Images can be used to render foreign characters. That solution works for a small number of characters, but it quickly becomes cumbersome, and the document containing the images quickly grows too large for convenient downloading. TC uses small gif images of characters to represent the standard abbreviated names of manuscripts in some of its articles.
The entire article can be rendered as an image, perhaps in PDF (Adobe Acrobat) format. That is a popular way of handling the foreign-character problem (and others), but after experimenting with the format we determined that, although the articles print very nicely out of PDF, the on-screen quality of the display leaves much to be desired. I think of the PDF solution as an electronic fix based on a print mentality.
Providing RTF (Rich Text Format) versions of an article, then having the reader either download the article for viewing later with Word or WordPerfect or viewing the article immediately on the screen with an appropriate word processor installed as a helper application is a similar approach to PDF. However, that solution, in addition to being clunky, requires the use of proprietary software and is thus not a viable solution in many cases.
Public-domain fonts that have normal ASCII characters in the lower 128 bytes and characters of a non-Roman script (e.g., Hebrew) in the upper 128 characters offer another solution. That solution works in bilingual documents, and in fact standards exist for encoding Hebrew, Greek, Cyrillic, and other character sets alongside ASCII. The problem for a journal like TC is that some of our articles use three or four different languages, not just two, and this solution solves only the two-alphabet problem. Moreover, it requires the user to switch the default fonts manually, a procedure that is not particularly difficult but which requires an extra step. Furthermore, by using those "schizophrenic" fonts, the user loses the capability of displaying such special characters as é, ß, and ü.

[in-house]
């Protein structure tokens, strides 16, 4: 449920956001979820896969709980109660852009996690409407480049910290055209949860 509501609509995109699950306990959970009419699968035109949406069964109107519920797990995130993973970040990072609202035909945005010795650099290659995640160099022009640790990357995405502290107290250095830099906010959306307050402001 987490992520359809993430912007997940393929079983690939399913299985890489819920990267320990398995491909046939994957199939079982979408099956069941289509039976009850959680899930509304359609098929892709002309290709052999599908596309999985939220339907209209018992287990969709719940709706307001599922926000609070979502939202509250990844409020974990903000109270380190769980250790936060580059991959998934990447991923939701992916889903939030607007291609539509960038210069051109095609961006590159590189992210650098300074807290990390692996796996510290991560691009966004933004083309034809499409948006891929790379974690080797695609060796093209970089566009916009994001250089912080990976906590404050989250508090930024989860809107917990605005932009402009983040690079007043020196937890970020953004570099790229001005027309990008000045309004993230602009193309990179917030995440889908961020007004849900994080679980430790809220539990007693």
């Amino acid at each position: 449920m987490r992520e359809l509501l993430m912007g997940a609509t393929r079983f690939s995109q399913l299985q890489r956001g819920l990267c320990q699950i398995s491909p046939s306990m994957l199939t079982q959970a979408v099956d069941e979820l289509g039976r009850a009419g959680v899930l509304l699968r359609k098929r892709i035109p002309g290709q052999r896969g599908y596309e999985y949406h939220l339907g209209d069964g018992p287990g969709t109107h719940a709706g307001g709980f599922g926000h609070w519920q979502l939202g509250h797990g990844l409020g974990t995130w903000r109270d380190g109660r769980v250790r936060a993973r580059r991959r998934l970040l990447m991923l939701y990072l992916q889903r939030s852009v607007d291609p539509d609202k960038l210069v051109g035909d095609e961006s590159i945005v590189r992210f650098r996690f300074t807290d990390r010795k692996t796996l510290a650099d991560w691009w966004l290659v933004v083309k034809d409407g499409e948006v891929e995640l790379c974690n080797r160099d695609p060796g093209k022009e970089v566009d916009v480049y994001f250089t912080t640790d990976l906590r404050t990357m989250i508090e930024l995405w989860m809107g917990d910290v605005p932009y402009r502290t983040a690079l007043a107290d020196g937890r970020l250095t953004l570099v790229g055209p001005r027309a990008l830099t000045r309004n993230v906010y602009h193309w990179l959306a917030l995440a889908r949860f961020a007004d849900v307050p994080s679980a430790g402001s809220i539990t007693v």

An alternative way to display two languages in one document is to designate the proportionally spaced font as a normal ASCII/Latin 1 font and to use the monospaced font for a different character set. The special HTML characters are regained in this approach, but the use of the monospaced font is lost for other purposes, and the document can still display words in only two character sets.
The best solution, to my mind, is one developed in mid-1996 when Netscape and Microsoft created the <FONT FACE> tag. Technically, FACE is an attribute of the <FONT> tag that allows the encoder to specify which font should be used to display a particular set of characters. Although the solution was originally proprietary, it has been adopted by the HTML 3.2 standard, so it will soon be extended to that small percentage of people who use browsers other than Netscape Navigator and Microsoft Internet Explorer. Since the encoder is able to specify the font to be used to render the text, all the journal editor has to do is adopt or create a set of standard fonts that will be used in the journal and make them available to the public. TC uses the public domain Scholars Press fonts, which currently include Hebrew, Greek, Syriac, Coptic, and transliteration fonts (see Washburn, 1996a); those fonts have also been adopted by the Journal of Hebrew Scriptures and by others in the field of biblical studies.